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Clinical Investigations: ASTHMA |

Effect of a Thromboxane A2 Antagonist on Sputum Production and Its Physicochemical Properties in Patients With Mild to Moderate Asthma*

Jun Tamaoki, MD, FCCP; Mitsuko Kondo, MD; Junko Nakata, MD; Yuko Nagano, MD; Kazuo Isono, MD; Atsushi Nagai, MD, FCCP
Author and Funding Information

*From the First Department of Medicine (Drs. Tamaoki and Nagai), Tokyo Women’s Medical University School of Medicine; Department of Respirology (Dr. Isono), Kurihashi-Saiseikai Hospital; Department of Medicine (Dr. Nagano), Hamacho Center Clinic; Department of Respiratory Medicine (Dr. Kondo), Ayase-Minshu Hospital; Department of Medicine (Dr. Nakata), Airi Hospital, Tokyo, Japan.

Correspondence to: Jun Tamaoki, MD, FCCP, Tokyo Women’s Medical University School of Medicine, 8–1 Kawada-Cho, Shinjuku, Tokyo 162-8666, Japan; e-mail: jtamaoki@xc4.so-net.ne.jp



Chest. 2000;118(1):73-79. doi:10.1378/chest.118.1.73
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Study objective: To determine the effects of a specific thromboxane A2 (TxA2) receptor antagonist, seratrodast, on asthma control and airway secretions.

Design: Multicenter, double-blind, randomized, placebo-controlled study.

Patients: Forty-five patients with mild to moderate asthma who had been continuously expectorating sputum of > 20 g/d. Patients with a current pulmonary infection or taking oral corticosteroids, antibiotics, or mucolytic agents were excluded from the trial.

Interventions: Following a 2-week run-in period, while pulmonary function, sputum production, and mucociliary function were assessed, patients were assigned to receive seratrodast, 40 mg/d, or placebo for 6 weeks.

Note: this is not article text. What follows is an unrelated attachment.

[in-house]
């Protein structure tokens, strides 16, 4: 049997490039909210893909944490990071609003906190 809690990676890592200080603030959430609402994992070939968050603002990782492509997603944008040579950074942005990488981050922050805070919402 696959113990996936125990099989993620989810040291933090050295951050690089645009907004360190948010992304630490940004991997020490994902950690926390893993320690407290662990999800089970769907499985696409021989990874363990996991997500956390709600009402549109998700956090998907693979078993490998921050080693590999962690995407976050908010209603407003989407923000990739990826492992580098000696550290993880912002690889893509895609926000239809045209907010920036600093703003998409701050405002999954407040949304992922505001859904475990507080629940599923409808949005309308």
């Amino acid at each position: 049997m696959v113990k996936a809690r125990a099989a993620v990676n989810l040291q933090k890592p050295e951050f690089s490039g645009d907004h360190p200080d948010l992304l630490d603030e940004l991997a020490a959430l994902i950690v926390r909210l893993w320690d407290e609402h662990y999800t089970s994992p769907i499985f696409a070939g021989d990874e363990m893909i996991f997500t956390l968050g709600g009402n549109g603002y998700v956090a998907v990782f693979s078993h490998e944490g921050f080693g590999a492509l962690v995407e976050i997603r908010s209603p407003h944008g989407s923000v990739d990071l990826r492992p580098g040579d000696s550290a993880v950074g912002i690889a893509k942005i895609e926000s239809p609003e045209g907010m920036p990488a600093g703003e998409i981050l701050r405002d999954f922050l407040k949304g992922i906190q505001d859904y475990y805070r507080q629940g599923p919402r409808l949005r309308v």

Measurements and results: During the treatment period, the changes in FEV1 and peak expiratory flow (PEF) were not different between the two patient groups, but there were significant reductions in diurnal variation of PEF (p = 0.034), frequency of daytime asthma symptoms (p = 0.030), and daytime supplemental use ofβ 2-agonist (p = 0.032) in the seratrodast group. For sputum analysis, seratrodast treatment decreased the amount of sputum (p = 0.005), dynamic viscosity (p = 0.007), and albumin concentration (p = 0.028), whereas it had no effect on elastic modulus or fucose concentration. Nasal clearance time of a saccharin particle was shortened in the seratrodast group at week 4 (p = 0.031) and week 6 (p = 0.025), compared with the placebo group.

Conclusion: Blockade of TxA2 receptor has minimal effects on pulmonary function, but may cause an improvement in mucociliary clearance by decreasing the viscosity of airway secretions.

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